ACT: What are the factors in the critical care setting that make ease of use such a vital part of monitoring?
Harvey Hauschildt: With highly technical equipment that measures some very important vital signs on a critically ill patient, coupled with the pressures of high turnover in nursing staff, an easy-to-use monitor that is straightforward sets a company apart. You should not have multiple layers of menus, and the actual operation of the equipment should be very intuitive. If you are a nursing professional and you understand vital signs, you should be able to look at the monitor and quickly get where you have to go.
That has been the guiding principle behind the designs of all our critical care monitoring — it would be very hard to find products that are as easy to operate as ours.
ACT: Since you mention nurse turnover, what else can ease the transition as new staff are coming in and trying to get up to speed?
HH: To the best of my knowledge we’re the only monitoring company that offers free in-service for the life of the product, and that’s in-service training by an RN. If you call most companies and say you want an in-service education person out to train your staff because you’ve had turnover, what you are going to hear is, “Ok that’s fine; give us your purchase order number,” and they are going to charge you anywhere from $1,000 to $1,200 a day. You can get it but it’s going to cost you.
We provide that for free for the life of the product, as well as free software upgrades for the life of the product.
ACT: Nurse managers have to love that. What are some of their other pain points, and how can selection of the right monitoring system alleviate the issues they face in acute care?
HH: As sophisticated as monitors are, some of the key areas we find that nursing management is most concerned over are pretty basic: They want dependable, accurate monitors, and they need up-time.
When you have a system that goes down, you now have a bed that is down, and you have to worry about how to get that patient monitored. In some cases, it is not only potentially life threatening, but it can cost people money. You don't want to move patients, you don't want to close the bed, you don't want to lose revenue, and in today's cost-cautious environment, up-time is critical.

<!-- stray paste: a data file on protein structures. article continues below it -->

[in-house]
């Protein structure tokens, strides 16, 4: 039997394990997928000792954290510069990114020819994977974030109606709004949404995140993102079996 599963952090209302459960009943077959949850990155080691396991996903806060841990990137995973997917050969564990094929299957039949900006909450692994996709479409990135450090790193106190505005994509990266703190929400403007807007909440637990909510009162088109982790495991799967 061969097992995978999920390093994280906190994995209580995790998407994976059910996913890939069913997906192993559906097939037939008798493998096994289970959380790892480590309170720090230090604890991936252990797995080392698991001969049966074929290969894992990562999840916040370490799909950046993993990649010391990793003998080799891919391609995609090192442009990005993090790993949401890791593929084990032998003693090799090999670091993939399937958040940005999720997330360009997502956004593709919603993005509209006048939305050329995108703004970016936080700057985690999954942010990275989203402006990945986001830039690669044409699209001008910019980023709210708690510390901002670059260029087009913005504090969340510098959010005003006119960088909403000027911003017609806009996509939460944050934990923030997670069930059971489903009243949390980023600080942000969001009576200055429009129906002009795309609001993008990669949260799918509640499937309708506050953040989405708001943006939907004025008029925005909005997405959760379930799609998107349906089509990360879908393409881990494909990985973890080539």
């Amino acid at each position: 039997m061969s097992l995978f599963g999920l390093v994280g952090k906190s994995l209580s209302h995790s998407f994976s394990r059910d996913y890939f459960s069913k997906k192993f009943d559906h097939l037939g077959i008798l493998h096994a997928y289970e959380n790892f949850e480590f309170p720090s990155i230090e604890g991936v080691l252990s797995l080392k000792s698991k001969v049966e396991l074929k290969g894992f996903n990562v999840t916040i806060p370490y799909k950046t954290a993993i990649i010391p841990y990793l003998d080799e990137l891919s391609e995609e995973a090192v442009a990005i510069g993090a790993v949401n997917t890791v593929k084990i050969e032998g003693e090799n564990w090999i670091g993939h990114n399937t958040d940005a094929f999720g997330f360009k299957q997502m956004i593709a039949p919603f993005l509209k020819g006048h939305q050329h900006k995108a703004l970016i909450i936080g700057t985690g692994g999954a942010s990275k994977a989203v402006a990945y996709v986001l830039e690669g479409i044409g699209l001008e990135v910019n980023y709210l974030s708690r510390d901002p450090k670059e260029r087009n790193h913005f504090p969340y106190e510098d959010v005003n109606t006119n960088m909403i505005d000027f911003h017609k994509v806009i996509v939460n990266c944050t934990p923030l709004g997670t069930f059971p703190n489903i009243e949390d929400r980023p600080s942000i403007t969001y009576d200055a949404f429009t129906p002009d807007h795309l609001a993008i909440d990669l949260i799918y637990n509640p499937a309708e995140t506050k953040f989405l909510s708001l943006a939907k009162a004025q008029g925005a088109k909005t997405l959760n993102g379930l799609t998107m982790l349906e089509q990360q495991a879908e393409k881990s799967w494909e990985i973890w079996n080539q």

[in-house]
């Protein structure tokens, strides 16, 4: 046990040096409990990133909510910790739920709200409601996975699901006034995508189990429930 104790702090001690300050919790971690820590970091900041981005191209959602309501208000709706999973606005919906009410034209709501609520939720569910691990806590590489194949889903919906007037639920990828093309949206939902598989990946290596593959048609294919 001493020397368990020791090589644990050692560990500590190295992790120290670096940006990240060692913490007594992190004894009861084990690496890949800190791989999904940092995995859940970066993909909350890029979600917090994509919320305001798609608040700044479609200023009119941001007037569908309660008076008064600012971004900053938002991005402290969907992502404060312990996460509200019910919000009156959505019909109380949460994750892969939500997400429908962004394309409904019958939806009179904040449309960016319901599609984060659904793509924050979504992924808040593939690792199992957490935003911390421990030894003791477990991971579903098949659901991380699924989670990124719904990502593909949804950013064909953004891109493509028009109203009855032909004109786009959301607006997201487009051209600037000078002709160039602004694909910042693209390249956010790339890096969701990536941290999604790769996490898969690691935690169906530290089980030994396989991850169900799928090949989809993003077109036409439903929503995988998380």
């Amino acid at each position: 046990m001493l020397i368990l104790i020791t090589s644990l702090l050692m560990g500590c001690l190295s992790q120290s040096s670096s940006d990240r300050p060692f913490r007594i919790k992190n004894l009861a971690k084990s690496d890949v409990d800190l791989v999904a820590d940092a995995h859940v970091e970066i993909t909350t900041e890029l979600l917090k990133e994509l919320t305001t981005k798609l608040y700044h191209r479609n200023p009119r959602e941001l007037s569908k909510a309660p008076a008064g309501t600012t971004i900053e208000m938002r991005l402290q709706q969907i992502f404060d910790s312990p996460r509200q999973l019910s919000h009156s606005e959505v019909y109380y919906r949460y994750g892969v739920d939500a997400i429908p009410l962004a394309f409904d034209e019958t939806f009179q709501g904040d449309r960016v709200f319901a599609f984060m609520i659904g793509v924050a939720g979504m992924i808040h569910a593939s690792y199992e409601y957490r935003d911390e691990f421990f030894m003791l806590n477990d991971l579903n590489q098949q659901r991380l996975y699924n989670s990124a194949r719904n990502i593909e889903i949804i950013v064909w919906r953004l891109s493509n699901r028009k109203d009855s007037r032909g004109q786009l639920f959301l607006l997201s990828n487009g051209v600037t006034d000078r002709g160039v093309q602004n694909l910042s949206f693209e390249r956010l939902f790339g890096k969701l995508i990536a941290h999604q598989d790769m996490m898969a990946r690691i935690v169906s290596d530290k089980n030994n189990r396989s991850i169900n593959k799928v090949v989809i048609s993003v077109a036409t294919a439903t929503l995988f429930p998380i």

In addition to that, nurse managers are looking for documentation because of the legal environment that the medical community has to navigate. Our monitors give them 96 hours of full disclosure. It really helps the nurse manager to know what abnormalities have happened; they can track patient events thoroughly, documenting them and creating a kind of a medical trail that also facilitates decisions that may have to be made in the future.
ACT: So what criteria should be at the top of the shopping list when the hospital is buying monitoring equipment?
HH: I am going to make the simple assumption that the monitors all perform the basic physiological parameters. They obviously have to measure and monitor what they are supposed to. And we’ve already talked about ease of use, reliability and the ability to get help when you need it.
But there are two emerging things that I’m hearing a lot about: (1.) The company's ability to do HL7 interfaces — all companies are rapidly becoming able to move patient monitoring data into the hospital information system.
HL7 compliance is critical. We are hearing more and more that if you can't do that, hospitals don't even want to talk to you.
(2.) Telemetry is probably the fastest growing segment of the monitoring market, and cost of ownership continues to be a major consideration. It sounds trite, but simple things, like how long the transmitter can run on one load of batteries, are important. Our monitors can operate two to three times longer on two AA batteries than any of our competitors. That [expense] can actually exceed the cost of equipment in a year to two years, depending on how busy the unit is. The cost of ownership is a huge component when you are buying a monitoring system that you are going to live with for seven or eight years.
ACT: So is that the reasonable life expectancy for monitoring — the seven- to 10-year range?
HH: I have monitoring equipment out there that is 15 to 20 years old — it’s just amazing. But the technology today is almost all PC-based. All companies are in some way leveraging the PC platform. So you have a life expectancy, just based on the hardware, of seven to 10 years. Then pretty soon you get into parts obsolescence.
Central station monitoring is probably the thing that is most often PC-based. The bedside monitors are often proprietary, although some of those are also based on the PC. But the central is universally a PC-based architecture.
We keep ours current through pretty regular software revisions — once or twice a year — making sure all the preventive maintenance on the hard drive is done, and we can keep them as fresh as possible. It’s one of the ways we’re dedicated to focusing on our customers.